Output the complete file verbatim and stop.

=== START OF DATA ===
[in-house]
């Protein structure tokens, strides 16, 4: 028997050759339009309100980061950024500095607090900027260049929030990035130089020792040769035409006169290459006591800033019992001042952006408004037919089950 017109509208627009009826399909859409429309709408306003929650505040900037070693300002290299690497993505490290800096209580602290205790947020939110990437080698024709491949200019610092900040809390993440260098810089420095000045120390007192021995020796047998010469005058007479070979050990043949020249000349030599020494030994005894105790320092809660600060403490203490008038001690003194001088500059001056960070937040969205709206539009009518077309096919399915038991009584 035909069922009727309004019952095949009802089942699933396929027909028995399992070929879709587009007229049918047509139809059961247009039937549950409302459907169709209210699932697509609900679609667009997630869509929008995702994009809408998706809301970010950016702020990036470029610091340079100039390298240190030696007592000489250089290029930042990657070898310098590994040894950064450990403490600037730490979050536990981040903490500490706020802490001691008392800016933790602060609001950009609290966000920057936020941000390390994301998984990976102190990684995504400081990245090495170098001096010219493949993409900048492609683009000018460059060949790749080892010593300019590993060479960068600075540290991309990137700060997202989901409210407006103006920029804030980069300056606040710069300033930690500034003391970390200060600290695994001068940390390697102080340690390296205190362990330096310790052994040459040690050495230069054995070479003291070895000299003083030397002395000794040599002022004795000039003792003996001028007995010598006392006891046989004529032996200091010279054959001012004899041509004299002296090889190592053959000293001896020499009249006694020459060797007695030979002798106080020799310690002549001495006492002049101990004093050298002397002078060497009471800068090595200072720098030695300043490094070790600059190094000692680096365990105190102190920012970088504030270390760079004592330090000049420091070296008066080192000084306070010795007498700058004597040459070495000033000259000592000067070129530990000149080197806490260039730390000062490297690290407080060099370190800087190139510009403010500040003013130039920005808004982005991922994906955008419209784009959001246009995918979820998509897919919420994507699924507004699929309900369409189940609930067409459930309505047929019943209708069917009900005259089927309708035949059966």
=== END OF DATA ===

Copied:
[in-house]
């Protein structure tokens, strides 16, 4: 028997050759339009309100980061950024500095607090900027260049929030990035130089020792040769035409006169290459006591800033019992001042952006408004037919089950 017109509208627009009826399909859409429309709408306003929650505040900037070693300002290299690497993505490290800096209580602290205790947020939110990437080698024709491949200019610092900040809390993440260098810089420095000045120390007192021995020796047998010469005058007479070979050990043949020249000349030599020494030994005894105790320092809660600060403490203490008038001690003194001088500059001056960070937040969205709206539009009518077309096919399915038991009584 035909069922009727309004019952095949009802089942699933396929027909028995399992070929879709587009007229049918047509139809059961247009039937549950409302459907169709209210699932697509609900679609667009997630869509929008995702994009809408998706809301970010950016702020990036470029610091340079100039390298240190030696007592000489250089290029930042990657070898310098590994040894950064450990403490600037730490979050536990981040903490500490706020802490001691008392800016933790602060609001950009609290966000920057936020941000390390994301998984990976102190990684995504400081990245090495170098001096010219493949993409900048492609683009000018460059060949790749080892010593300019590993060479960068600075540290991309990137700060997202989901409210407006103006920029804030980069300056606040710069300033930690500034003391970390200060600290695994001068940390390697102080340690390296205190362990330096310790052994040459040690050495230069054995070479003291070895000299003083030397002395000794040599002022004795000039003792003996001028007995010598006392006891046989004529032996200091010279054959001012004899041509004299002296090889190592053959000293001896020499009249006694020459060797007695030979002798106080020799310690002549001495006492002049101990004093050298002397002078060497009471800068090595200072720098030695300043490094070790600059190094000692680096365990105190102190920012970088504030270390760079004592330090000049420091070296008066080192000084306070010795007498700058004597040459070495000033000259000592000067070129530990000149080197806490260039730390000062490297690290407080060099370190800087190139510009403010500040003013130039920005808004982005991922994906955008419209784009959001246009995918979820998509897919919420994507699924507004699929309900369409189940609930067409459930309505047929019943209708069917009900005259089927309708035949059966």